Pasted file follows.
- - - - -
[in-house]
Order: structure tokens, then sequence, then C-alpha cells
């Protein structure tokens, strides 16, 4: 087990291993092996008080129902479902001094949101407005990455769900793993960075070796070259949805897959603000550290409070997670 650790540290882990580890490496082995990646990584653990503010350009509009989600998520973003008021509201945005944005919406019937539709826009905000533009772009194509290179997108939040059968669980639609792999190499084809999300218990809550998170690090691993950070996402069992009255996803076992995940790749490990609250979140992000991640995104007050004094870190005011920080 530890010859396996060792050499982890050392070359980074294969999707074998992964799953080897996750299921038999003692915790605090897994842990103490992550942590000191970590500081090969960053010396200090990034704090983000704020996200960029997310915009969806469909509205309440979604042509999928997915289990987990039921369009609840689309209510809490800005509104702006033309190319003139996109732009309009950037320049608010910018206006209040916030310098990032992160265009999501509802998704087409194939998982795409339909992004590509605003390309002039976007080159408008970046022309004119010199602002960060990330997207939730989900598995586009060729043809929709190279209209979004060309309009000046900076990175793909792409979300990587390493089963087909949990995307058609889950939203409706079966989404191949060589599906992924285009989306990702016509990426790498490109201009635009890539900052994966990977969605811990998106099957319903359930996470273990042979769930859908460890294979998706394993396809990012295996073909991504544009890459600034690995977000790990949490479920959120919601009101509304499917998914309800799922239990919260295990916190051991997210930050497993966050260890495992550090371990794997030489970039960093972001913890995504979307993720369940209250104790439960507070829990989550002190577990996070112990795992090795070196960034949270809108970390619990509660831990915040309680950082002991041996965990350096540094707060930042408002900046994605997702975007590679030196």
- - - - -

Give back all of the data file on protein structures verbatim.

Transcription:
[in-house]
Order: structure tokens, then sequence, then C-alpha cells
């Protein structure tokens, strides 16, 4: 087990291993092996008080129902479902001094949101407005990455769900793993960075070796070259949805897959603000550290409070997670 650790540290882990580890490496082995990646990584653990503010350009509009989600998520973003008021509201945005944005919406019937539709826009905000533009772009194509290179997108939040059968669980639609792999190499084809999300218990809550998170690090691993950070996402069992009255996803076992995940790749490990609250979140992000991640995104007050004094870190005011920080 530890010859396996060792050499982890050392070359980074294969999707074998992964799953080897996750299921038999003692915790605090897994842990103490992550942590000191970590500081090969960053010396200090990034704090983000704020996200960029997310915009969806469909509205309440979604042509999928997915289990987990039921369009609840689309209510809490800005509104702006033309190319003139996109732009309009950037320049608010910018206006209040916030310098990032992160265009999501509802998704087409194939998982795409339909992004590509605003390309002039976007080159408008970046022309004119010199602002960060990330997207939730989900598995586009060729043809929709190279209209979004060309309009000046900076990175793909792409979300990587390493089963087909949990995307058609889950939203409706079966989404191949060589599906992924285009989306990702016509990426790498490109201009635009890539900052994966990977969605811990998106099957319903359930996470273990042979769930859908460890294979998706394993396809990012295996073909991504544009890459600034690995977000790990949490479920959120919601009101509304499917998914309800799922239990919260295990916190051991997210930050497993966050260890495992550090371990794997030489970039960093972001913890995504979307993720369940209250104790439960507070829990989550002190577990996070112990795992090795070196960034949270809108970390619990509660831990915040309680950082002991041996965990350096540094707060930042408002900046994605997702975007590679030196």